Sitting at the fuel dock in Capo San Vito, Sicily. Art and captain Giamma are debating the amount of diesel to put on for the passage back to Sardinia as well as the eventual trip back to Palma di Majorca. Giamma feels two hundred liters should do the trick, but then Art remembers our pig, "Carmen says we need four hours to roast him, that's twenty-four liters of generator time"... Ah yes, these are the priorities on board this vessel.
Every boat develops a personality over time: the preferences of the crew, the desires of the guests, the style of the owners- her patterns and habits, her reputation for hospitality- all form a cohesive Joie de Vivre- that thing that comes to mind when said vessel's name is mentioned. The fact that we go so far as to calculate fuel consumption based on what Carmen has going in the galley, the fact that we would lovingly preserve a small Sardinian pig in our floor freezer until just the right moment and reserving of course, the correct wine for the occasion says quite a bit about FG's "personality".
the correct wine for the occasion says quite a bit about FG's "personality"
We dropped anchor in Capo Carbonara, on the southeast corner of Sardinia, after beating 160 miles from Sicily across confused and bumpy seas. Our glorious Med season is drawing to a close, soon we'll be heading back to Palma di Majorca to prepare for the winter season and our return to the Caribbean, but not just yet.
Carmen has been slowly thawing out our little friend , and now she's giving him a spa treatment of olive oil and sea salt making sure he's received a full body massage. Mirto, a leafy herb native to Sardinia goes inside along with a splash or two of Cognac. This sort of cooking is not for the inexperienced- this is a whole roasted pig we're talking about; nose to tail, feet included.
Anticipation builds as little squeaky goes into the oven, it's a tight fit for our seven kilo pal, but after some creative maneuvering he's on his way to porky heaven, and oh man, that smell is amazing. I know what your thinking: Oh how could you! That sweet darling wee piggy! Indeed, our status as carnivores comes much more sharply into focus when we're looking our dinner in the face rather than at a sterile filet wrapped in plastic.
All summer I’ve been writing about the food we've been experiencing- trying to convey the beauty and simplicity, the exceptional quality, the amazing flavors, the passion for regional specialties, but mostly I've wanted one key understanding to rise to the top; respect. There are ancient traditions here, foods that have been produced and grown for thousands of years, and the methods used are largely unchanged. Cheap mass production of chemically fortified and genetically engineered "food products" doesn't go over well here- it should be soundly rejected everywhere. The joy of simple food, the purity, and its significance to the cultural heritage is much too important to be left in the hands of multinational corporations.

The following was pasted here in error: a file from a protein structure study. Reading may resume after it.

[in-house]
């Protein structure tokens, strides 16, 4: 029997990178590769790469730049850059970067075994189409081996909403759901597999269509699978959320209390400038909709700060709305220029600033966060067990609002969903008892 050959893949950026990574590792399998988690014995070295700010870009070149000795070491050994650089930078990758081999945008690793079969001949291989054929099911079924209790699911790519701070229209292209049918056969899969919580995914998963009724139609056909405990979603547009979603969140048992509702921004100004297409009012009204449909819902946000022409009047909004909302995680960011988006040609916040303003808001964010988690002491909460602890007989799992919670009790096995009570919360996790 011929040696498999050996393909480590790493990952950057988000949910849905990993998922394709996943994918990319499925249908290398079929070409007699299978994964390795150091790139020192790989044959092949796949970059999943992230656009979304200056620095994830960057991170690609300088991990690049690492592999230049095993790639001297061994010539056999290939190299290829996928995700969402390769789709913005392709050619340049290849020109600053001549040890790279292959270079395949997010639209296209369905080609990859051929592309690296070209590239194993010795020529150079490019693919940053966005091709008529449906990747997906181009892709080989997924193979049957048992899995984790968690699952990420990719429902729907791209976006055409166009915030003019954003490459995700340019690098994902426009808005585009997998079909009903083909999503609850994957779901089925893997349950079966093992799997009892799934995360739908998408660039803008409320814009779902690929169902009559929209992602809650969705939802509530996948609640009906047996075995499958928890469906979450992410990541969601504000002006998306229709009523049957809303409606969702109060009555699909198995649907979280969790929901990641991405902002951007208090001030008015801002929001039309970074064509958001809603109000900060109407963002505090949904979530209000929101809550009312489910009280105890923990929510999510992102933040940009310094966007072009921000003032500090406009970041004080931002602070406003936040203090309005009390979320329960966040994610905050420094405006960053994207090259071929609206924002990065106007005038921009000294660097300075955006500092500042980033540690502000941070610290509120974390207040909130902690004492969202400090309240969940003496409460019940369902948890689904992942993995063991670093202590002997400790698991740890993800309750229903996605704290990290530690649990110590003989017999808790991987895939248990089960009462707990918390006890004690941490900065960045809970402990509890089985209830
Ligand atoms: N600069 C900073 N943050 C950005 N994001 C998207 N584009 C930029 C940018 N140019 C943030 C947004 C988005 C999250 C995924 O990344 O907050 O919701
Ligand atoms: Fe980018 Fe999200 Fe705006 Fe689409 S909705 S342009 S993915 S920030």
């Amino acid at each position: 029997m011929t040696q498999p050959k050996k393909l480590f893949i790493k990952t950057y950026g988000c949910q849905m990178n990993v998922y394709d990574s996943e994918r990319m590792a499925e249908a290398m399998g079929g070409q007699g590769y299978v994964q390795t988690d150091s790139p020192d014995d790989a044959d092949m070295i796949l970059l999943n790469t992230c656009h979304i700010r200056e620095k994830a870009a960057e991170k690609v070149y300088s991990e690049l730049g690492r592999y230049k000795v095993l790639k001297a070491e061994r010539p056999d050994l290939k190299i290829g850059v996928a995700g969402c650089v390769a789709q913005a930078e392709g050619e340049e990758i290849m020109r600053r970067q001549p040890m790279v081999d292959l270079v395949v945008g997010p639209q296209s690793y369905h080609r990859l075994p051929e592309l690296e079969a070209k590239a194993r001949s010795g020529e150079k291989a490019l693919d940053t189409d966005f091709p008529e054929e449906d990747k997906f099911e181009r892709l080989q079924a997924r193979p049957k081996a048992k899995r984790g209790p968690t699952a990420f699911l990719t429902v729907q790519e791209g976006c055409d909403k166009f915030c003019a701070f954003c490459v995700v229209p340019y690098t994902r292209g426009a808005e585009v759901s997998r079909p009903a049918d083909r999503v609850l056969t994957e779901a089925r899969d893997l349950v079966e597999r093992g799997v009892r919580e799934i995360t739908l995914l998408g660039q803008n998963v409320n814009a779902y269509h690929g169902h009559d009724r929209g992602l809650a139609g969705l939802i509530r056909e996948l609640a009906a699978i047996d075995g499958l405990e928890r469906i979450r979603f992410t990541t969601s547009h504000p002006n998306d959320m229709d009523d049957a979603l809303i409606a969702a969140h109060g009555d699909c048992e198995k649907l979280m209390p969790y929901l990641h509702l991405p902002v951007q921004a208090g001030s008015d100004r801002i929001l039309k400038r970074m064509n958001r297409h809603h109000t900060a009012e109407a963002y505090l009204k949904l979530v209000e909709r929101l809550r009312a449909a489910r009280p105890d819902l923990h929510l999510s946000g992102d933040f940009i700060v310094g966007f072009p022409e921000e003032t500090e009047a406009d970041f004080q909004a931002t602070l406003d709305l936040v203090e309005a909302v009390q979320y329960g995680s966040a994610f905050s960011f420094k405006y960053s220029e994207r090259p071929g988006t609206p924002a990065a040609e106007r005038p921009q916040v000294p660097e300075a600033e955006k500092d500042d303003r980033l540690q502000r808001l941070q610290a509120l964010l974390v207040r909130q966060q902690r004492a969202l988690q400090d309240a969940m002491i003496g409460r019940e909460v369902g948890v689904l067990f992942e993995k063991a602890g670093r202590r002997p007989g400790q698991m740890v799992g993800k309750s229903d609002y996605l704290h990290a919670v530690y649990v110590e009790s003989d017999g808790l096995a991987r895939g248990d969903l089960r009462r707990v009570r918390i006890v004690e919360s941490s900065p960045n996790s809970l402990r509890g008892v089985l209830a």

The aroma filling the boat is intoxicating, we have a small salad to accompany our maialino di latte along with some pane carasau and two bottles of Sardinian Cannonau wine- we're in need of nothing else except perhaps a little dinner music: Ike Quebec Bossa Nova will do nicely. Carmen emerges from the galley with a platter of golden brown pork deliciousness, it cuts like butter, the delectable juiciness is hardly describable, baby pig is a wonderful thing!
baby pig is a wonderful thing!
It's a few days later, I woke up this morning with an incredible hangover but sadly, there wasn't a party last night. We've just arrived in Minorca after a 225 mile passage from Sardinia's southern tip, it was a beat. I think the reason they call sailing upwind in heavy seas "beating" is because that's how you're going to feel on the other side- beaten. The "super moon" has been creating some super seas I'm afraid- "This is the life and the life is a laundry" says Giamma.
After a brief but lovely respite in Minorca, we're off again, making for Majorca, the last leg of our summer journey here in the Med; back to where we began. We raised anchor before dawn and are underway in heavy swell. There was a magnificent sunrise over Minorca as we tossed and rolled over the crazy super-moon waves, but the Mediterranean has exacted her toll. We were caught in a sudden freak wind the day before and lost the use of our genoa.
We'd been sailing in flat seas and eleven knots of wind, it was beautiful. There was an overcast of grey in the distance but no rain, no dark skies. Then the wind dropped off to just six knots, we had full sail up and were debating if we should put everything away and continue under motor when we were suddenly hit with a thirty-five knot down draft. There was no warning as the wind came from directly above us, we'd had no sign of it from the sea surrounding us- no chance to take anything down or even to round up into the wind, it was simply too sudden.
The wind went from six knots to thirty-five in a matter of seconds- from five knots boat speed to rocketing at over ten, and if not for quick action by the crew, we would have broached. The wind disappeared as quickly as it arrived and we were left once again in flat seas, calm weather, and bewilderment. The genoa suffered a small tear. We'll have it repaired in Palma.
Back in the harbor, back in Majorca, sandwiched between two large yachts- Infinity on our port side and Imagine to starboard; guess the I's have it. We've been anchoring since June, it's now mid August and the stillness feels unnatural. It's raining, feels like Fall already. The next few months will be a time for rest and repair- for everyone! Come November, we'll be heading back to the Caribbean, ce vediamo a presto! Ciao from Feelin' Good!
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